Harrison’s O’Donnell captures Observer Male Athlete of Year

Harrison High School head football coach Mike Hinchcliffe summed it up perfectly when describing his standout quarterback last season, Mike O’Donnell.

“He’s just a special kid,” Hinchcliffe said. “It’s very hard to find a kid like Mike O’Donnell.”

Harrison head baseball coach Jairo Mendez agrees.

“He’s the type of kid who knows what’s best for the team, then goes and does it,” Mendez said. “He’s just a tough competitor.”

And as for Harrison’s boys’ head basketball coach Bill Mullins?

“He has such tenacity and toughness,” Mullins said. “He’s an old school kind of kid, the one who gets the team going.”

But in O’Donnell’s eyes, he’s not doing anything special.

“I just liked playing,” O’Donnell said. “I liked being active and staying busy.”

That he did. O’Donnell left his mark as one of the best all-around athletes in Harrison High School history. And that says a lot, especially when you consider the athletes the school has produced like Ray Lucas and Kevin Hoey.

O’Donnell was the starting quarterback on the Harrison football team. Last season, he helped to turn the Blue Tide from a 3-7 bottom of the pack squad to a 7-3 team that qualified for the NJSIAA North Jersey Section 2, Group II playoffs for the first time in over a decade.

O’Donnell merely compiled 1,212 yards passing with 15 touchdowns and just six interceptions. He also rushed for 893 yards on the ground in 119 carries and scored eight touchdowns.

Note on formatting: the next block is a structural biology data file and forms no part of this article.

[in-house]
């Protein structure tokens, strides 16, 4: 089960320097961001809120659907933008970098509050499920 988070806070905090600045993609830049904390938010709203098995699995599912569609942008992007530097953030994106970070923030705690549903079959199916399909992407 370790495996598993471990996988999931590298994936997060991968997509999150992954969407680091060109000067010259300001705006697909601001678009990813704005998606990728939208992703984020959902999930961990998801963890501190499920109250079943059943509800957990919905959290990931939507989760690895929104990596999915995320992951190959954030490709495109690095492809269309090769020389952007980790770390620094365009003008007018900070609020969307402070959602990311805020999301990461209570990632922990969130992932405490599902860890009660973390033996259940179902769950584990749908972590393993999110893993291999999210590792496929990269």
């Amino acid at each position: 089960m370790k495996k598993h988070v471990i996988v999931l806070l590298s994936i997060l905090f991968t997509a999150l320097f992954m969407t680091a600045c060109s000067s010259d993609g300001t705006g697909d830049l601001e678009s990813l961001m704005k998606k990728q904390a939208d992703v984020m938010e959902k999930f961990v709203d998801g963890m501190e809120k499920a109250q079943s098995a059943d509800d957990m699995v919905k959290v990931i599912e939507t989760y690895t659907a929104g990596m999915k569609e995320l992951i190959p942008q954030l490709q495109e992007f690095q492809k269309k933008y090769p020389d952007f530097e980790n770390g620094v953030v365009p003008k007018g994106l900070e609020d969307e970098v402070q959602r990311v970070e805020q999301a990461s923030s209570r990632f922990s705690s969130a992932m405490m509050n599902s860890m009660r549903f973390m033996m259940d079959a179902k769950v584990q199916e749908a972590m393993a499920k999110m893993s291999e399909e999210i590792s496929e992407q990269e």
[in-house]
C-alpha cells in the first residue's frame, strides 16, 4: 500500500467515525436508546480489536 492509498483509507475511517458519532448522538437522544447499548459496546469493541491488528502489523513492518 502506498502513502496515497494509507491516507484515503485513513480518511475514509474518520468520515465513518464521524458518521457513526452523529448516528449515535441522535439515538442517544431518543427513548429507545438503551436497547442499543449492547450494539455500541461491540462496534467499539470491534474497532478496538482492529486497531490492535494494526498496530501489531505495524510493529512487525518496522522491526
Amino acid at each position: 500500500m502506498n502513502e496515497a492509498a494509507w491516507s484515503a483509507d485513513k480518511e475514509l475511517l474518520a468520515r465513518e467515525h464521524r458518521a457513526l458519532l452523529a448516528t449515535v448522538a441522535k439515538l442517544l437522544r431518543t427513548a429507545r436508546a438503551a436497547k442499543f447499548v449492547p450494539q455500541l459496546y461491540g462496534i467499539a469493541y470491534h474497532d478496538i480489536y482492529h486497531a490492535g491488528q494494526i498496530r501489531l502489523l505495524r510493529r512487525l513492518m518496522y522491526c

On the basketball floor, O’Donnell spearheaded another turnaround, helping the Blue Tide improve to a 17-8 squad. The point guard averaged 9.6 points per game, 5.8 assists per contest, along with three rebounds and three steals.

And on the baseball diamond, O’Donnell was as equally impressive, if not more.

The catcher batted .449 with five home runs and 33 RBI, had 35 hits and scored 19 runs. He had four RBI in a game three times in a five-game span.

Is there any doubt that O’Donnell is the recipient of the 2016-2017 Observer Male Athlete of the Year award?

O’Donnell received the award recently from Observer general manager Robert Pezzolla with several dignitaries on hand to watch the presentation. Former Observer Athlete of the Year Jose Camano (2008-2009) was on hand. Camano served as the assistant coach with the boys’ basketball team last winter.

Incredibly, O’Donnell spoke to his father, Mike, Sr., about receiving the award a few years ago.

“Me and my dad talked about it all the time,” O’Donnell said. “I told him that I wanted to be the next one from Harrison to get the award. It’s a major achievement for me. It’s the best honor I’ve received since I arrived in Harrison High School.”

Growing up, football was the first sport that O’Donnell became accustomed to.

“I would always go to the field with my dad,” O’Donnell said. “He was my coach from Pee Wees to Pop Warner to high school. He was definitely the biggest influence on me. He taught me about what to do and what not to do. All my ability is thanks to him.”

O’Donnell said he was a toddler of perhaps two years old when he first went to a football practice and started playing when he was four years old.

“I couldn’t play in real games, but I was running around the field and such,” O’Donnell said. “I was a running back all the way back then.”